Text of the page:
A new sleep center study shows re-hospitalization of patients with chronic obstructive pulmonary disease (COPD) can be significantly reduced using a multi-faceted approach.
Published in Journal of Clinical Sleep Medicine, Steven Coughlin, PhD, Director of Strategy, Health Economics and Reimbursement at Philips Respironics, and colleagues used a retrospective approach to look at a quality improvement (QI) program and its effect on patients with COPD.
The program focused on COPD patients who had been hospitalized “twice in a single year as a result of acute COPD exacerbation.” Those patients were then treated according to a multi-faceted intervention plan that included:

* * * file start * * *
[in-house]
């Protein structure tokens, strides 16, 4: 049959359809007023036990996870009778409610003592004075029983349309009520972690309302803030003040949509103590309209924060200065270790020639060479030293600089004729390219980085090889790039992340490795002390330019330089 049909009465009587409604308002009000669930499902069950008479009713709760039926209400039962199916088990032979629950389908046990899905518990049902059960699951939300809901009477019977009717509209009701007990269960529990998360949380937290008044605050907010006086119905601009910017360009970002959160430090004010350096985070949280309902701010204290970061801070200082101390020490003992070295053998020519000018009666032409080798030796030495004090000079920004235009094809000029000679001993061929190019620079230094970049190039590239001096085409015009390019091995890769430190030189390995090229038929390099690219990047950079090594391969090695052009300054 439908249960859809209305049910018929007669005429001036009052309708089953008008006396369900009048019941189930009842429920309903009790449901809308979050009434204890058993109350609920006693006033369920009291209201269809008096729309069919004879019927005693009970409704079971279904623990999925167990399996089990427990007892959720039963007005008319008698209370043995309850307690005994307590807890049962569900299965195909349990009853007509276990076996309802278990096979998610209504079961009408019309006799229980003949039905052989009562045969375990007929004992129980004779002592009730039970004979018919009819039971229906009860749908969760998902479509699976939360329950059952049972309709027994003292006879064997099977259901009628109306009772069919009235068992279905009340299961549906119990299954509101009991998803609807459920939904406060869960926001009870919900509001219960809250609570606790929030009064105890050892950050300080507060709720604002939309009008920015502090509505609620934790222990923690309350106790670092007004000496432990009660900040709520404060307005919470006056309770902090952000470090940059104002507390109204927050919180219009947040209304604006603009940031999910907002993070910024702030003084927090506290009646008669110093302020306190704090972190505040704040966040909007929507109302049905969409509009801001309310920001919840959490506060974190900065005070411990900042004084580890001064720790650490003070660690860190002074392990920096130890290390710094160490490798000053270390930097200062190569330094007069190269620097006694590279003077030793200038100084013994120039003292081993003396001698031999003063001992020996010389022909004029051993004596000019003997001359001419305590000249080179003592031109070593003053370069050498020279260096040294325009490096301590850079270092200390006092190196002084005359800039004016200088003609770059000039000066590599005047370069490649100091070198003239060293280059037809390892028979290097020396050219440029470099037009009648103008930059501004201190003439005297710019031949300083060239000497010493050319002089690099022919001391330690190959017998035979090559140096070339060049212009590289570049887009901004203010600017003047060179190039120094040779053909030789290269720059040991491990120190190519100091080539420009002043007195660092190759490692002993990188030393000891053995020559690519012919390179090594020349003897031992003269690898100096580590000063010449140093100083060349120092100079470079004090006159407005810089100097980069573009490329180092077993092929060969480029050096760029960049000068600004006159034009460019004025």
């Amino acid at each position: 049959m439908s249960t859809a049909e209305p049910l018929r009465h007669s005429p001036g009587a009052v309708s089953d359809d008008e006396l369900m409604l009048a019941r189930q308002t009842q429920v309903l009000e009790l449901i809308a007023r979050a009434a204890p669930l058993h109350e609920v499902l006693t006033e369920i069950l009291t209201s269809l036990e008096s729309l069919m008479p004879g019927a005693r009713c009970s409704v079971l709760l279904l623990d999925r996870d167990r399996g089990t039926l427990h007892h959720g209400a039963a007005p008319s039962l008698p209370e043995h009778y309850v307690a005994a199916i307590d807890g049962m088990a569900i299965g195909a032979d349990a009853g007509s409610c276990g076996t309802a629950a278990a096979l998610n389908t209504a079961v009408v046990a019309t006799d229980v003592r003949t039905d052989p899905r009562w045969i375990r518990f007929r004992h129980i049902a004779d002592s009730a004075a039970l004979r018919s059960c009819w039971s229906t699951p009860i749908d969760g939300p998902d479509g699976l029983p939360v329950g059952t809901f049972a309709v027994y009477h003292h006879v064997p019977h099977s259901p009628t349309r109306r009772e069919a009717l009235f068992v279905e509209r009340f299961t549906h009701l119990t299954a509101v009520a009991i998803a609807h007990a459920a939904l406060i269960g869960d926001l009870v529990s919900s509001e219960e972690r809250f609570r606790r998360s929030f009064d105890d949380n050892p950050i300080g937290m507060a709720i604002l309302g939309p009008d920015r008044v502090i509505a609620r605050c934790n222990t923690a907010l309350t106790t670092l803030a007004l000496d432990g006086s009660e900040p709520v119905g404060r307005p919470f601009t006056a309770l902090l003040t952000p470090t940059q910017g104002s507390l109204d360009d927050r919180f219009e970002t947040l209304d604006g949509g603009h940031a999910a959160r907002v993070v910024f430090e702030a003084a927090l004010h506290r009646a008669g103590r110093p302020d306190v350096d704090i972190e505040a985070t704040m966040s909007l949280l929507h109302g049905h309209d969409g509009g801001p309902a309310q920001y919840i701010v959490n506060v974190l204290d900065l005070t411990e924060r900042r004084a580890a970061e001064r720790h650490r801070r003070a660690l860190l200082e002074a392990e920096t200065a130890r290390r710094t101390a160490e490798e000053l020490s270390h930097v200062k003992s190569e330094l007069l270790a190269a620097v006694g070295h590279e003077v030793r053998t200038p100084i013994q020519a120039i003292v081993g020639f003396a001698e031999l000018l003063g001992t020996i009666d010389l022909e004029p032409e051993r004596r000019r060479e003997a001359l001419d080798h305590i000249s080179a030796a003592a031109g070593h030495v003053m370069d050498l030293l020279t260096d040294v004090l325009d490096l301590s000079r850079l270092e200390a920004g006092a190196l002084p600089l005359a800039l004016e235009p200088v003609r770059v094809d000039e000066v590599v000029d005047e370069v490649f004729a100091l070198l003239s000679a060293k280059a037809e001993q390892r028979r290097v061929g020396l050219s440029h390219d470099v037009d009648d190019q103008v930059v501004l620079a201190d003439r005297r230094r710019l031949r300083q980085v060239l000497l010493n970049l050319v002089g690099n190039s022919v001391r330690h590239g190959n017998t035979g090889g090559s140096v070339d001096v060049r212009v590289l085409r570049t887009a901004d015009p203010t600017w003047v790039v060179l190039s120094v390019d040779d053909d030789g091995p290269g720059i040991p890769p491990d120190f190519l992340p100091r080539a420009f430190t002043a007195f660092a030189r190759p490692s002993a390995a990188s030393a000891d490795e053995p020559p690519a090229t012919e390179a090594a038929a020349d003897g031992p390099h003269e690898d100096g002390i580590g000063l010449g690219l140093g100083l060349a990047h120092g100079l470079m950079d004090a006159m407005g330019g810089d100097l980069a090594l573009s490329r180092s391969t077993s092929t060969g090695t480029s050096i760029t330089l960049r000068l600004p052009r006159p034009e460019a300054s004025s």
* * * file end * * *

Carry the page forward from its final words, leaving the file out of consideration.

● nocturnal administration of advanced positive airway pressure (PAP), or noninvasive positive pressure ventilation (NIPPV)
● medication reconciliation by a pharmacist
● adequate provision of oxygen
● patient education
● ongoing respiratory therapist-led care
The proportion of patients who were readmitted the following year decreased by almost 80%, from 397 to 9 out of the 397 patients that met all of the eligibility criteria. “A total of 70 patients died during within one year of the initiation of the intervention.”
In a recent development, the Centers for Medicare and Medicaid Services (CMS) has begun tracking COPD-related re-hospitalizations. Additionally, the Agency of Healthcare Research and Quality (AHRQ) “classifies COPD as a condition for which good outpatient care can potentially reduce hospitalization, prevent complications, and reduce disease severity.” While this study focused on “only one quality improvement program and one sleep center, the authors say it provides enough information to warrant further research.”